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Tuesday, December 18

News Quiz: "During October what official brought up the subject of World War Three?" Syria, Iran, NIE, and nukes

September 6
Israel bombs site in Syria.

September 19
“I’m not going to comment on the matter,” Mr. Bush repeated twice when asked about the [September 6] strike at a news conference at the White House. When pressed, he added, “Saying I’m not going to comment on the matter means I’m not going to comment on the matter.”

"Mr. Bush’s remarks -- a relatively rare instance of a president flatly declining to comment -- also reflected the extraordinary secrecy here in Washington surrounding the raid. Most details of what was struck, where, and how remain shrouded in official silence. "(1)

October 3
"One month after the [September 6 bombing] the absence of hard information leads inexorably to the conclusion that the implications must have been enormous. That was confirmed to The Spectator by a very senior British ministerial source:

‘If people had known how close we came to world war three that day there’d have been mass panic. Never mind the floods or foot-and-mouth -- Gordon [Brown] really would have been dealing with the bloody Book of Revelation and Armageddon.’ " (2)

October 17
"If Iran had a nuclear weapon, it'd be a dangerous threat to world peace," Bush said. "So I told people that if you're interested in avoiding World War III, it seems like you ought to be interested" in ensuring Iran not gain the capacity to develop such weapons.

"I take the threat of Iran with a nuclear weapon very seriously," he said.(3)
I have a hard time envisioning how Armageddon could have resulted from a few popguns immediately fired back at Israel, which pretty much sums Syria's arsenal.

It is public record that for years Syria was running centrifuges for Iran and that Syria is a 'client' state of Iran. Yet I don't see why hitting at a centrifuge-spinning site in Syria would immediately touch off Armageddon. But then the British official might not have been referring to a retaliation from Syria.
December 6
"Most critically, [the NIE] does not speak to the fact that the gravest injury that United States has inflicted upon the Tehran regime since the opening of the war in 2001 was the mysterious air to ground attack on September 6, 2007 against a target in eastern Syria."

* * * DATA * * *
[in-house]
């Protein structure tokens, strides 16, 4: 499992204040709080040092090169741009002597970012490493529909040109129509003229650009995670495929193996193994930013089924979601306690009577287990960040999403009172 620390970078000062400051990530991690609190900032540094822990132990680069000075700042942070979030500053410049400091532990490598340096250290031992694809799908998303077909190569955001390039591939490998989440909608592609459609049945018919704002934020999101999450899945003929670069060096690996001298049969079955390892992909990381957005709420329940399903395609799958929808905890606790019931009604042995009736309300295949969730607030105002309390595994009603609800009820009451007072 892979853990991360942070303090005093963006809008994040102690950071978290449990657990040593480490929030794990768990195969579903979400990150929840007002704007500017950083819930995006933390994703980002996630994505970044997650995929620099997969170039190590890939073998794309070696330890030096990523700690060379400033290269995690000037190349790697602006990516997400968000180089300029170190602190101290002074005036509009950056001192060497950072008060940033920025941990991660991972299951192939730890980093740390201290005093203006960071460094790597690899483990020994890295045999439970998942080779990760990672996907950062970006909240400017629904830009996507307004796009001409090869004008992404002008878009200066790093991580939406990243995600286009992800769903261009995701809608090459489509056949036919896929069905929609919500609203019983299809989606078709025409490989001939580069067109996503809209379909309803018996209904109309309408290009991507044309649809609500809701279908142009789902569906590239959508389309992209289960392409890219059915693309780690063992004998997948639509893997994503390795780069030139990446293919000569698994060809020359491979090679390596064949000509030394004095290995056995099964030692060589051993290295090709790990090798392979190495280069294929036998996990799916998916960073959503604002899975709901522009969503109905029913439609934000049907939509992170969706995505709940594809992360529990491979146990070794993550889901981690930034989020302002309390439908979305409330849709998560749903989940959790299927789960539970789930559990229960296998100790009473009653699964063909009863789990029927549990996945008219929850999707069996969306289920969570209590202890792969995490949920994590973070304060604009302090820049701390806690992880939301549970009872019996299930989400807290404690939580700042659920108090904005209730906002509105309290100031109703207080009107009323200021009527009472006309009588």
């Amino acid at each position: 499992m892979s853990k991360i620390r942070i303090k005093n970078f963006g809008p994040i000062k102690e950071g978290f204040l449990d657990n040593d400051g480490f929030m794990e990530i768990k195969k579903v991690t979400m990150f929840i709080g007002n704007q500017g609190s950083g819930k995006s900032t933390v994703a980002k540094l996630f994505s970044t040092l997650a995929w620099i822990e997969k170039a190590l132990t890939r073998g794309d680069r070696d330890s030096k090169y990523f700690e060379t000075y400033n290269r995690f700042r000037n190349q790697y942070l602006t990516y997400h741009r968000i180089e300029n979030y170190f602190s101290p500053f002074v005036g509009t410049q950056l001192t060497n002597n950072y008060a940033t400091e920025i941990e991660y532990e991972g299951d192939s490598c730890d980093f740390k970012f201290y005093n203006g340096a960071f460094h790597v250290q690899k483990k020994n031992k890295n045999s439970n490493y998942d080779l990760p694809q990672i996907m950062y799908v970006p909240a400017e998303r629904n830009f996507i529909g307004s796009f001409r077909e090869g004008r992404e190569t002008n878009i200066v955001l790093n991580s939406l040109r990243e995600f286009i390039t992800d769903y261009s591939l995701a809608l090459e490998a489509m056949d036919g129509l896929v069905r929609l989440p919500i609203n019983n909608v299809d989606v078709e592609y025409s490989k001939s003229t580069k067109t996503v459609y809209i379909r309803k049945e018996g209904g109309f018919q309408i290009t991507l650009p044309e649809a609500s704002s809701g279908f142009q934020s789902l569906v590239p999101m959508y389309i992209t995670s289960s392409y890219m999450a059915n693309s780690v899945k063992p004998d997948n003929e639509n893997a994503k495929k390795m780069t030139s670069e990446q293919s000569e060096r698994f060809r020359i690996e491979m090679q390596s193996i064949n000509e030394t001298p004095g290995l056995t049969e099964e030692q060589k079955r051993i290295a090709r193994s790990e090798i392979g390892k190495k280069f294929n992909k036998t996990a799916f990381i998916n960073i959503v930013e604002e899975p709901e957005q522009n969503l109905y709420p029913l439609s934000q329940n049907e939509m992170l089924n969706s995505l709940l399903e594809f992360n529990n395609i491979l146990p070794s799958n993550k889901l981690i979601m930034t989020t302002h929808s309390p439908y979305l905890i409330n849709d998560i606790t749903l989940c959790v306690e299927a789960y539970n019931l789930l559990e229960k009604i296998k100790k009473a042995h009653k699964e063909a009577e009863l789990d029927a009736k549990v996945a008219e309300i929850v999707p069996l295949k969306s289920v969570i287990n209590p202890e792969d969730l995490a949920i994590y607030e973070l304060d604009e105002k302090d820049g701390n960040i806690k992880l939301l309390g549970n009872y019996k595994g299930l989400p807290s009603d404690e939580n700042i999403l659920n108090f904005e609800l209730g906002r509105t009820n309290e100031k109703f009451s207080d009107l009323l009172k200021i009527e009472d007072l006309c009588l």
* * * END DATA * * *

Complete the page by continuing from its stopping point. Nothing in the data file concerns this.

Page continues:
-- John Batchelor(4)

Batchelor made that remark three days after the latest National Intelligence Estimate on Iran's nuclear threat was released. Up until that time, he had steadfastly refused to speculate about Israel's September 6 bombing raid on Syria.

Yet, if one wants to interpret his remarks literally, December 6 found John Batchelor implying that the Syrian sites were connected with Iran. He might have simply been referring to Syria's client status with Iran. But he just plopped out with that statement and gave no explanation or supporting data for it.

He did not provide data on December 9, either, when he stated flatly on his KFI-AM 640 radio show that "Iran has nuclear weapons."

Those who follow Batchelor's news show know that he is well connected with senior US and Israeli defense officials, and also that he is a stickler for only dealing in open source information. So while his statement about the Syria bombing raid is surprising, it is not a surprise that he wouldn't provide supporting data if he had such and if he was making a literal reference.

That leaves the public with the decision to outright reject his statements, interpret them in non-literal fashion, take a wait-and-see attitude, or try to play Sherlock Holmes with open-source data.

Given the gravity of the issues at hand, and that Pundita is not a Wait and See sort, I opted for Plan D. That means I've spent more hours than I care to recount prowling around at search engines, and trying to fit together a picture from slivers of data, anecdotal accounts, and speculations by experts in various fields.

One thing that jumped out at me after Batchelor's December 9 statement is that the NIE -- at least, what's been published of it -- avoids the question of whether Iran has nuclear weapons. The NIE is only interested in whether Iran has a program of developing nuclear weapons i.e., a program to develop indigenous or 'home-made' bombs. Just to make this distinction clear, here is exactly what the NIE says:

“For the purposes of this Estimate, by ‘nuclear weapons program’ we mean Iran’s nuclear weapon design and weaponization work and covert uranium conversion-related and uranium enrichment-related work ..."(5)
That is why I was interested in General Baluyevsky's 2002 statement that Iran has nuclear bombs. The wording of his 2006 statement is also interesting because while he seems to deny the earlier statement, his wording only pertains to "intensification."